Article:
Back in Atlanta for another event that centers around talking at and to other people about complicated ideas. One month ago I was just here teaching and learning at the USU Debate Championships hosted by Morehouse College. Now I have just finished attending the Rhetoric Society of America bi-annual conference. Long story short: It was great. But it was a very different conference experience than what i am used to. As I told many of you (probably many of you reading this if I saw you there) I wonder what took me so long to attend one. Well, besides the scheduling of trips to Houston anyway.
Conferences are like debate tournaments in the sense that artificial scarcity drives the entire operation. They are not going to accept every paper. They are not going to put on every panel. There are 3 panels you would like to see at this time. There's no capacity to speak longer. There's no more time for questions. I left out pretty much everything I wanted to say in my paper, and I don't think I'm alone among the participants in that sentiment. If we only arranged the conference with more time in it. It's truly a sortie situation: If we extended it by one day, why not two? If we extend it by two, why not three? Surely now we would accept four. Eventually, we are all living at the event. Arbitrary and artificial limitations are good. They make you choose, they make you think, they keep your attention, and most importantly, they force judgement. Attending one of these things and not exercising judgement means sitting in the lobby or your room, worrying what you are missing, or going to miss should you go to a panel. Notes from the Underground is no way to attend a conference.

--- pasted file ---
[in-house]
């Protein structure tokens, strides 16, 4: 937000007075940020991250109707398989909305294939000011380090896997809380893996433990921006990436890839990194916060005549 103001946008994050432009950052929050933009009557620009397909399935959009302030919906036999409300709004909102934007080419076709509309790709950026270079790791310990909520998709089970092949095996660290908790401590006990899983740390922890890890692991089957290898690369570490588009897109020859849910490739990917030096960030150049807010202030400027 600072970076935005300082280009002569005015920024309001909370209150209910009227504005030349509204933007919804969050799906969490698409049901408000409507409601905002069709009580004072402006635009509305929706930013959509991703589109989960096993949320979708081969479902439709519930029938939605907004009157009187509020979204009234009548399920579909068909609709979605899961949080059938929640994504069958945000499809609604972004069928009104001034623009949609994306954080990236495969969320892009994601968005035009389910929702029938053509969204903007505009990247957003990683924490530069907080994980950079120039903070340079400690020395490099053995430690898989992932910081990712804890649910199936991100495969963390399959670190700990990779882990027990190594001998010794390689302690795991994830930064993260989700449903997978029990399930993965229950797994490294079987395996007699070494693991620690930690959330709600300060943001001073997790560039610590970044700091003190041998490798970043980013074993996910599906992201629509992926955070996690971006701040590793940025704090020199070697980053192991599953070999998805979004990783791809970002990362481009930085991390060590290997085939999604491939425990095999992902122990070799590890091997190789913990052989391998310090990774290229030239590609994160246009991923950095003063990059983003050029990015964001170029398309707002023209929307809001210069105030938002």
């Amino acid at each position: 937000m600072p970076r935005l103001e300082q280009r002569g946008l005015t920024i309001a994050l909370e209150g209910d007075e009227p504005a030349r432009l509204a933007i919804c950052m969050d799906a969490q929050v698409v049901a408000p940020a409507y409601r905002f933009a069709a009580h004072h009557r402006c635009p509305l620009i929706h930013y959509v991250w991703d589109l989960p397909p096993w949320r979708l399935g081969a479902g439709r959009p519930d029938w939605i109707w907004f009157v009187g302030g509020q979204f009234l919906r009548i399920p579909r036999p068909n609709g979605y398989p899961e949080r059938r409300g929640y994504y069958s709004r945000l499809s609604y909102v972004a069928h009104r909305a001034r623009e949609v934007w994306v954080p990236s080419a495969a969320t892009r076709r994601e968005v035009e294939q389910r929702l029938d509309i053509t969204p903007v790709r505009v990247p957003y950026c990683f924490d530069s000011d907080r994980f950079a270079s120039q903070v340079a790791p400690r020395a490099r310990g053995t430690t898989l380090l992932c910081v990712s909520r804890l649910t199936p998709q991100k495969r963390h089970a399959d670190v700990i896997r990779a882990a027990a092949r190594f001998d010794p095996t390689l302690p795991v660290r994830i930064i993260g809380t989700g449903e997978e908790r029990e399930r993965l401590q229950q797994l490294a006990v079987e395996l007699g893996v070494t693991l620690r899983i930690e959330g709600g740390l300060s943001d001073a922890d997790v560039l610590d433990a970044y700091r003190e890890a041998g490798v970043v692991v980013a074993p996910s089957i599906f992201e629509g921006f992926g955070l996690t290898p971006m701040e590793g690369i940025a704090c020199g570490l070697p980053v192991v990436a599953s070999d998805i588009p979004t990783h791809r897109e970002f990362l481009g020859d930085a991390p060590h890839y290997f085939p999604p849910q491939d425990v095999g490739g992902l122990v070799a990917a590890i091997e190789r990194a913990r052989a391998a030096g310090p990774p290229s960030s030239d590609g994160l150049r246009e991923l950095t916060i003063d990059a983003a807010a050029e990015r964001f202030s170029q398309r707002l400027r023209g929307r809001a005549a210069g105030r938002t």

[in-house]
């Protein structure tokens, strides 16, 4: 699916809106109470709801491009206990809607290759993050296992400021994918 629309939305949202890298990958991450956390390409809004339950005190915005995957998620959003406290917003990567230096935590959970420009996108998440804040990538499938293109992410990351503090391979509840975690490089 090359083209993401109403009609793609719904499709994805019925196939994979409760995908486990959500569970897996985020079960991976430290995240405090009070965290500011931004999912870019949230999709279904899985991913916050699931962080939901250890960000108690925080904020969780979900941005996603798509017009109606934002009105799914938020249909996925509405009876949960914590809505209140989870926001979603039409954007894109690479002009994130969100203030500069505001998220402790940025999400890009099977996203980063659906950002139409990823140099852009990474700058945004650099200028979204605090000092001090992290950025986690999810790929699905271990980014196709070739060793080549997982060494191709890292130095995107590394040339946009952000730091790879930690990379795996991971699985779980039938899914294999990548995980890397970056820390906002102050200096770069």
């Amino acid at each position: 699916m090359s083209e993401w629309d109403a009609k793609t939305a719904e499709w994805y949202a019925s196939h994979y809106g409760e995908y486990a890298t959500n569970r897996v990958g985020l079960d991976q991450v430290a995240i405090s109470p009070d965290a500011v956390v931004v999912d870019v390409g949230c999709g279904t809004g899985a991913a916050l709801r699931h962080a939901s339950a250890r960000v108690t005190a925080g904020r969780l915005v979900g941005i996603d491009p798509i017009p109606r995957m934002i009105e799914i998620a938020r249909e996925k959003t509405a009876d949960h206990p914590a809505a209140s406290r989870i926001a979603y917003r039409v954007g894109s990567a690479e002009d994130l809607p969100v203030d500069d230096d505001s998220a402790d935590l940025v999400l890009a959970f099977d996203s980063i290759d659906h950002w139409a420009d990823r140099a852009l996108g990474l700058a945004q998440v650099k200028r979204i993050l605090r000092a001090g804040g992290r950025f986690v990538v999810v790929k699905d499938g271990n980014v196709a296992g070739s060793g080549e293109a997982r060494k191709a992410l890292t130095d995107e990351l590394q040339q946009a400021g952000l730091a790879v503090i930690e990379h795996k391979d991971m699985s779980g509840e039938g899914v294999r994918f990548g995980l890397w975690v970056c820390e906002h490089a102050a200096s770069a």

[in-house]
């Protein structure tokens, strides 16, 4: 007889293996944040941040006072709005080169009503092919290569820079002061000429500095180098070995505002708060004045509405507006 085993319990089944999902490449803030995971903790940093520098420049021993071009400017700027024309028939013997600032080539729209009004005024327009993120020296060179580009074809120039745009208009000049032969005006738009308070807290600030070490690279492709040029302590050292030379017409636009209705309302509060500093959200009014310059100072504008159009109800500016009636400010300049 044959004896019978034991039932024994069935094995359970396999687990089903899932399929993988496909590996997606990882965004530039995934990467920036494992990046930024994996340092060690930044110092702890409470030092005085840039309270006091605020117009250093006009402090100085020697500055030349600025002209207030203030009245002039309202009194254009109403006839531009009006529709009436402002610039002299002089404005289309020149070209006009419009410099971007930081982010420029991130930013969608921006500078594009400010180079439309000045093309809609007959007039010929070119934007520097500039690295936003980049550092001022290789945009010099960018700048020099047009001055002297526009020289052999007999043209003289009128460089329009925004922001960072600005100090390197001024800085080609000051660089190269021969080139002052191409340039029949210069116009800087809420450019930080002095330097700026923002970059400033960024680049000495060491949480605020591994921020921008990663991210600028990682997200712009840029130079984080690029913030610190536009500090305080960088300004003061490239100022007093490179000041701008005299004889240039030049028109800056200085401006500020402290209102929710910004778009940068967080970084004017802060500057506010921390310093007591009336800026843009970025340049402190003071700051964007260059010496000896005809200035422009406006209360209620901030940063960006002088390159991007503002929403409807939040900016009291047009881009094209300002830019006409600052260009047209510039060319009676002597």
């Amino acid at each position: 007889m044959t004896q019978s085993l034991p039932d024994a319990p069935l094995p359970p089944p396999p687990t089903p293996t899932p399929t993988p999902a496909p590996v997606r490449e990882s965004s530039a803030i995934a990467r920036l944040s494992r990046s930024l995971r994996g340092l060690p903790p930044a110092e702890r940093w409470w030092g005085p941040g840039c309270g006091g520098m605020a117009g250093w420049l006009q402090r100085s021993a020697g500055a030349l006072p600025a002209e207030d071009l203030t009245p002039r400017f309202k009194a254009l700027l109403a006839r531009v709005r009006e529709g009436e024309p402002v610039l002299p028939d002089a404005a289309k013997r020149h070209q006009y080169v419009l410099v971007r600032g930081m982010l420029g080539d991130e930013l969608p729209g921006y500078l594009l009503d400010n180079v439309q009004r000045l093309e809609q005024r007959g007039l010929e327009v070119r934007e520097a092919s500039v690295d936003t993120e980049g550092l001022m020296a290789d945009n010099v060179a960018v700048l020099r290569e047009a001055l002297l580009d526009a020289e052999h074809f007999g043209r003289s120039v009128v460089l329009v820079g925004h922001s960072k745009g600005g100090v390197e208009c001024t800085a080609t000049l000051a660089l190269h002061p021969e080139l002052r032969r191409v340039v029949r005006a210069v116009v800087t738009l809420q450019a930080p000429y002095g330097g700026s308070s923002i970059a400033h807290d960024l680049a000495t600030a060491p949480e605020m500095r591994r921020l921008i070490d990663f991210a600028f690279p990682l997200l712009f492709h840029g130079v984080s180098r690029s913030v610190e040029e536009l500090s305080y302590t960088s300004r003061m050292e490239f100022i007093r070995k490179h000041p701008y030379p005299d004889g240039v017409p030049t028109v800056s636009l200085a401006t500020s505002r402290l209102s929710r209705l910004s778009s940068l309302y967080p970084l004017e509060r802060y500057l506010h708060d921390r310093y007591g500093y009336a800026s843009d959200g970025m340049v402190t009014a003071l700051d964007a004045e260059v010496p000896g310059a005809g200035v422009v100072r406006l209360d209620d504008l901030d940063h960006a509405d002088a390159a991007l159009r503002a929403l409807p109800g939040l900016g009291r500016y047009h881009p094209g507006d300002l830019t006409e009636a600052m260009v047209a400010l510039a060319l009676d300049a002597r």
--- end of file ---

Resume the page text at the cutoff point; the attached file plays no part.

This was my first RSA conference and the major take-away for me was a sense of responsibility. I never execute conferences correctly. I always reach for something that I think would be impressive to others, forgetting that this is a community, and what is impressive and matters to me intellectually will, with thoughtful presentation, matter to them. These are not distant others, but those who are also thinking about what it means to mean. The papers and panels that most enthralled me were about the immediate, small questions that face us as interpreters (and often as interpreters of interpretation, and so on).
I was struck by the responsibility I have to present these queries to people at conferences, not because they are "good" or "matter" or whatever the metric might be, but because they stimulate curiosity, thought, and critical engagement. This is what I got from the best panels. But more than any issue or citation I got the sense that there's an exchange here, and if I'm not participating on the level of stimulating that curious, critical inquiry, then I am not holding up my responsibility in the community.
This isn't really a call for more authentic scholarship or something like that. Just a connection that is rather obvious when you teach debate and a connection of it to conferences. Instead of trying to make the winning argument, or the correct argument, or the argument that will blow everyone away, just make the argument that is appropriate, thoughtful, and stimulates response. This is a simple lesson for debaters. For me, it took a bit longer to realize the importance of this, even though I say it a lot.